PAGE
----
By eweek  |  Posted 2006-09-13 Print this article Print

Dell has also adopted a new "resolve in one" mantra for its technical support. It aims to fix a problem inside of a single tech support call by beefing up the training of its technicians. Dell has also created a new DellConnect tool that can allow one of its tech support agents to remotely access a customers PC and fix some problems. Resolve in one "is the new battle cry," Rollins said. "Were working to create this model by improving the quality of our technicians and making sure that we hire the best and give them the best tools."
But for some the battle cry has sounded more like one to remove Rollins.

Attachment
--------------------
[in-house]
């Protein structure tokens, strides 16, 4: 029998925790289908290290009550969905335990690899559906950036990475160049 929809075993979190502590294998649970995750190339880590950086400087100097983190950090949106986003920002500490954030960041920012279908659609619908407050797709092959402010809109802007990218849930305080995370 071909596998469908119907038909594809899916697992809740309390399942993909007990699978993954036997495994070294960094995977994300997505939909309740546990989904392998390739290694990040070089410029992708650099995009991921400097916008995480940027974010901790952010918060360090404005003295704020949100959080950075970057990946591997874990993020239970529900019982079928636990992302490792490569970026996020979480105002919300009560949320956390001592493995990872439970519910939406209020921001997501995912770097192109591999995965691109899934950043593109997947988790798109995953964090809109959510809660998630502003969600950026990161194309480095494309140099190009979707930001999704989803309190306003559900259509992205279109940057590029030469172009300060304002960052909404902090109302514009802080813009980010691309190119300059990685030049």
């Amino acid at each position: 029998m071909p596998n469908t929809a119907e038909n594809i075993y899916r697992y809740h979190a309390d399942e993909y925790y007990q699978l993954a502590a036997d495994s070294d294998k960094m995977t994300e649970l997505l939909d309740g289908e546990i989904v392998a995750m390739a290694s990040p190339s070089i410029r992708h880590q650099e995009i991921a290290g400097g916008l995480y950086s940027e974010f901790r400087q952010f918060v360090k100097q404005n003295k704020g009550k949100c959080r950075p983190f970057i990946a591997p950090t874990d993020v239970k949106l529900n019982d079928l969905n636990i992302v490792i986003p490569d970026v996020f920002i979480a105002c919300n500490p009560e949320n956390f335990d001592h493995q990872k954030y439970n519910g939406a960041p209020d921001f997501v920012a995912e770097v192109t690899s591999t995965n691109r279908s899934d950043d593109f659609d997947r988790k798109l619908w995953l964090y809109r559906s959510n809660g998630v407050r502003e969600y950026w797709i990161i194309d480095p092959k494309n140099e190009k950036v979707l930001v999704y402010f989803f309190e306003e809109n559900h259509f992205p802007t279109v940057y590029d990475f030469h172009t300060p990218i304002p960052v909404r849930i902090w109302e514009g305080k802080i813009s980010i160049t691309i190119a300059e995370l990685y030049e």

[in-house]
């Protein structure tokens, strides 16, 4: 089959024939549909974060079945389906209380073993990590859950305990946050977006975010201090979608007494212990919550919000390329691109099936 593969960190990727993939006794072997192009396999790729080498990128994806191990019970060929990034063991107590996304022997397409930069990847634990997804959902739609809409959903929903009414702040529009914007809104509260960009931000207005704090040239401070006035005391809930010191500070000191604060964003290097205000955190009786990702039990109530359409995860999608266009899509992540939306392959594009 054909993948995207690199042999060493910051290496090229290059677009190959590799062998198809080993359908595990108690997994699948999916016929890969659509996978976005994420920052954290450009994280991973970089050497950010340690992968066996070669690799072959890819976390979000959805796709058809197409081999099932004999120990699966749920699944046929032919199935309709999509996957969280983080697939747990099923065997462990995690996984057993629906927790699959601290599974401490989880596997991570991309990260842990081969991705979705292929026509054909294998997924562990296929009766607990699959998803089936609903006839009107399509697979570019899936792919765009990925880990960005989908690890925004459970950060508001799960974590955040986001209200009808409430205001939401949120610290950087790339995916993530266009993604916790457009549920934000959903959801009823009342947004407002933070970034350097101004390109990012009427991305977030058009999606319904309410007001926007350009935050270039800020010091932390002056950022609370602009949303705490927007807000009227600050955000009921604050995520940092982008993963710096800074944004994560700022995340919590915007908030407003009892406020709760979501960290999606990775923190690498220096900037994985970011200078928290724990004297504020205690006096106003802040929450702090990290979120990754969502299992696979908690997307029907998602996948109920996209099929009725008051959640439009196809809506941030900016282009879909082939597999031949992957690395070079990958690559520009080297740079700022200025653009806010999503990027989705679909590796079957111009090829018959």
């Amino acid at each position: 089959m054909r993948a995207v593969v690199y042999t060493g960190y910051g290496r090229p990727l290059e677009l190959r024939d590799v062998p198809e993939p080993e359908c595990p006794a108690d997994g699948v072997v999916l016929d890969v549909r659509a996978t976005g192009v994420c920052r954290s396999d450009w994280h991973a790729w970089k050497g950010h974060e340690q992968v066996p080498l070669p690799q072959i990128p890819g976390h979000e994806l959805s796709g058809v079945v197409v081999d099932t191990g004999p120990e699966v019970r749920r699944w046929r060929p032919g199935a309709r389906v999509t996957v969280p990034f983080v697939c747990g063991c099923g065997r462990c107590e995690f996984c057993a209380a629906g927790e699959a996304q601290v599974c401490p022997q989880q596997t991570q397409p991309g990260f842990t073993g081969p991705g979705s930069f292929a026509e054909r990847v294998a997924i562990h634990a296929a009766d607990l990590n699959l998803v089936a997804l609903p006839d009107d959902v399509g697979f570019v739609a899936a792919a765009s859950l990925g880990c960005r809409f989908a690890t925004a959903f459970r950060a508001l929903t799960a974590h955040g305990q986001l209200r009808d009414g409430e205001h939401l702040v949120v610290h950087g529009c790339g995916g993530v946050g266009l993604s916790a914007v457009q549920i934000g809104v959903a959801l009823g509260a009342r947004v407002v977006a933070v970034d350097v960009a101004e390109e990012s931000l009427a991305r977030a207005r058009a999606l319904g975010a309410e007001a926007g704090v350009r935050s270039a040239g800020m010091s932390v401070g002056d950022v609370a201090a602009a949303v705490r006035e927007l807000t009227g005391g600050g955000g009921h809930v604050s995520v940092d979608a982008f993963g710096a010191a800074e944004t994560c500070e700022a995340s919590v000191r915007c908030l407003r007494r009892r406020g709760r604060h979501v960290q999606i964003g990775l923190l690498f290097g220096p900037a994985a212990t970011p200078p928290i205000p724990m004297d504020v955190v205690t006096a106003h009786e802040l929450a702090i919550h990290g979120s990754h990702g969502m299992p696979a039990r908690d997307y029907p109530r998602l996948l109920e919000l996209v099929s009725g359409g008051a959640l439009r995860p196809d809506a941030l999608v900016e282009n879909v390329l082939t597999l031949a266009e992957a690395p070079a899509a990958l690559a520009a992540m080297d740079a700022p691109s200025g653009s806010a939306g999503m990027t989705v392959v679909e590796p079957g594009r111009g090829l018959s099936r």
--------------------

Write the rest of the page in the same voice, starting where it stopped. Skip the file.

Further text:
During a Q&A session, company chairman Michael Dell reaffirmed his confidence in Rollins, who has been with Dell for more than a decade in a number of top leadership positions. Dell even took some of the blame for the companys recent missteps. "I believe Kevin Rollins is an outstanding executive. I think characterization of the companys challenges being only of Kevins doing" are incorrect, he said. Given that Dell and Rollins run the company together, "if you want to blame somebody you can blame me too," Dell said. "Our company will continue to grow and prosper and do well. Any press speculation on [removing Rollins] is completely useless. Its not going to happen." Instead, Dell indicated, the company intends to move forward with its Dell 2.0 plan, the executives indicated. Of course, Dell 2.0 does involve changes to the way Dell works with suppliers, as well as an expansion to its factory network and even tweaks to its sales model, all in the name of efficiency, the executives said. Rollins said Dell will announce a factory in Western Europe in the near future. Meanwhile, its challenged its suppliers to help it build more energy-efficient products by supplying Dell with lower-power parts, he added. However, despite the potential to see some changes—Dell recently opened a store in Dallas, for example—the PC maker will continue to focus on direct sales, including methods such as direct-to-business and direct-to-consumer online sales, Dell said. "Its my belief that if you go forward another 5 years or 10 years, that the propensity for consumers to buy things online, including computers, will increase not decrease," Dell said. "But that doesnt mean we wont experiment and reach out to other means to reach the market." Ultimately, Dell aims to think more about the long-term relationships it has with customers, the executives said, and thus evolve from what they said is the best PC company to the best systems company. Editors Note: This story was updated to include information about new desktop PCs and comments from an analyst. Check out eWEEK.coms for the latest news in desktop and notebook computing.


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